I've just just read about the plight of Neil Skinner the owner of a building company called Johnson Bros Ltd in Oldham. He's owed in the region of £145,000 by the collapsed construction company Carillion and now has a struggle on his hands as he attempts to rebuild his business.
I was saddened to read that he had up to 40 unpaid invoices, some of which are over a year old. Legislation is in place which in theory should prevent this kind of thing from happening. The most recent piece of legislation I'm aware of is The Late Payment of Commercial Debts Regulations 2013 introduced on the 16th March 2013. This states that If no payment terms are agreed between both parties, the default period is 30 days. However payment terms must not exceed 60 days unless both parties agree and the extension is not grossly unfair. If your customer fails to pay on time you are entitled to claim interest and debt recovery costs from your customer. The reality is you'd probably only want to do this as a last resort if you wanted to retain a good customer (then again are they good if they don't pay their bills on time?). You have the options of recovering the funds and claiming the debt recovery costs and interest yourself. Or you can pass the matter on to a debt recovery business who will attempt recover the outstanding amount for you and claim there expenses from debtor.
I'm a supporter of pay on time website www.payontime.co.uk where you will find a raft of information about late payment legislation and good advise about debt recovery. Of course if every business paid their bills promptly there wouldn't be a need for this website in the first place. The irony is that many of the slowest payers can often (but not exclusively) be big businesses who offer short or no payment terms to their own customers yet expect suppliers to offer long payment terms. In effect they use suppliers as unoffical lenders. If the business at the top of the chain goes into liquidation and can't pay it's debts this can turn into a domino effect resulting in the next business being unable to pay it's suppliers and so on.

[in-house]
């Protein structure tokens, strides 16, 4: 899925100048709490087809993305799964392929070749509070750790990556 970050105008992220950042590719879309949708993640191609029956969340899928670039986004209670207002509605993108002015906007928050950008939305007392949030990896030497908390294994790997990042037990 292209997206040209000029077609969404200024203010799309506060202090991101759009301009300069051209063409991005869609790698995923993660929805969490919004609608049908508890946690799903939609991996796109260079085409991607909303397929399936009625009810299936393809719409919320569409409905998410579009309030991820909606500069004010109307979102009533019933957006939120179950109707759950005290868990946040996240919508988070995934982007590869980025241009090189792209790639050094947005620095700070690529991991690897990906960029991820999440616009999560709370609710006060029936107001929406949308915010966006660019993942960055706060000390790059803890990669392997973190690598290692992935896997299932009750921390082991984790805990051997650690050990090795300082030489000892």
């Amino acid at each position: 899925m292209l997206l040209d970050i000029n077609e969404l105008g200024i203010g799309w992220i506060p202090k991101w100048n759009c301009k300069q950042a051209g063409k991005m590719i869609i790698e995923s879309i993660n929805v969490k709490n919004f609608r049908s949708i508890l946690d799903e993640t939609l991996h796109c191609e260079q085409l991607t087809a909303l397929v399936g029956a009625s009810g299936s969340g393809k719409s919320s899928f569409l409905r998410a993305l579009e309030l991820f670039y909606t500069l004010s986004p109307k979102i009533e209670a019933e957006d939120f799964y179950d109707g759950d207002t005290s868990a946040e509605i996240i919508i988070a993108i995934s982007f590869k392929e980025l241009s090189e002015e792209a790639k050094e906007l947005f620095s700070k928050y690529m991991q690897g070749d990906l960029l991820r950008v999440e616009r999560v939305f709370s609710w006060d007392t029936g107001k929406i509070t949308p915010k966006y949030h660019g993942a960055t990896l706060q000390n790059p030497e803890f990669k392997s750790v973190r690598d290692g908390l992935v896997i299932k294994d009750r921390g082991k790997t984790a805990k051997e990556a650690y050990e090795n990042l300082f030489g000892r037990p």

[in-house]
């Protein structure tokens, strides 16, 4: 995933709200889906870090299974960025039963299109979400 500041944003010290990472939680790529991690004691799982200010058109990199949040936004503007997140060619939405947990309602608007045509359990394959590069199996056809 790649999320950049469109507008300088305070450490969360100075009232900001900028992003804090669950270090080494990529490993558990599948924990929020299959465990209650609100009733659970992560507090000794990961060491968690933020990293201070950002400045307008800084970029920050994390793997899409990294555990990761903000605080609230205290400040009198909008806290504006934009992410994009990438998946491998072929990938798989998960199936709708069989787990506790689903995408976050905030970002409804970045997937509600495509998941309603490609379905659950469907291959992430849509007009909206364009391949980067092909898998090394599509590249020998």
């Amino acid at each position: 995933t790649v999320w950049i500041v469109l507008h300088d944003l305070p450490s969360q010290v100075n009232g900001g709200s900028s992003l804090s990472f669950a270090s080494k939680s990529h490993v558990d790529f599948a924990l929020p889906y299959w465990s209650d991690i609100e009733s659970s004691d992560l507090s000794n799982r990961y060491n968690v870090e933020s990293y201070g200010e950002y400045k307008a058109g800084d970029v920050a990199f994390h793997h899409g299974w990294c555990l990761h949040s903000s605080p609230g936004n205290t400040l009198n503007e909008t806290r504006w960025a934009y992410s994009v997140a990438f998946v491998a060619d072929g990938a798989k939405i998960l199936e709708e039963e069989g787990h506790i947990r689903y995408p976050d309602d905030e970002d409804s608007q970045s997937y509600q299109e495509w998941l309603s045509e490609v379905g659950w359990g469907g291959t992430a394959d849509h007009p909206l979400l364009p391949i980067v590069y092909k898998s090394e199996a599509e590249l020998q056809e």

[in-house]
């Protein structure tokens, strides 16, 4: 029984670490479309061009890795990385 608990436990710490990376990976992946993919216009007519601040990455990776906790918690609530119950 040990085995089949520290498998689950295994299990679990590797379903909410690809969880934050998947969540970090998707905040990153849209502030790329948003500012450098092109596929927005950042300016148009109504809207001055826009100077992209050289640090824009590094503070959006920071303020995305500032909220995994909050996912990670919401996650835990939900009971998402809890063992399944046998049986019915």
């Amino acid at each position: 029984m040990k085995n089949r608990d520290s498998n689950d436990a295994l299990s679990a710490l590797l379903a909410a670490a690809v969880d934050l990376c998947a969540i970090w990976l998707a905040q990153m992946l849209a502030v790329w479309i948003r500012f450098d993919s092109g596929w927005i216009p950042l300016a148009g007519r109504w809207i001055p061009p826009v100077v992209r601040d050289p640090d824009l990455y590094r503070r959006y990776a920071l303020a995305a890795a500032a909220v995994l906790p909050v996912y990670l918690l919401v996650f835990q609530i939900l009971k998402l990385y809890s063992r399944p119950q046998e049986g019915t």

In times gone by I think it could have been seen as acceptable that it might take a business 60/90 days to turn around payment of an invoice. The bill usually had to be sent in the post, go through a paper based system upon receipt, then a cheque issued and posted back to the supplier. However in the modern era invoices and supporting documents can be sent in moments electronically. Most business store purchase orders electronically, and I believe almost every bank now offers "faster payments" which take around two hours for funds to move between accounts so we should be seeing a faster turnaround when it comes to paying bills.
Neil won't be the last person whos business is affected by this type of issue, it's been happening for years and sadly until businesses stop allowing their clients from running up big debts in the first place I can't see a way to prevent it happening again.
Please feel free to add your comments.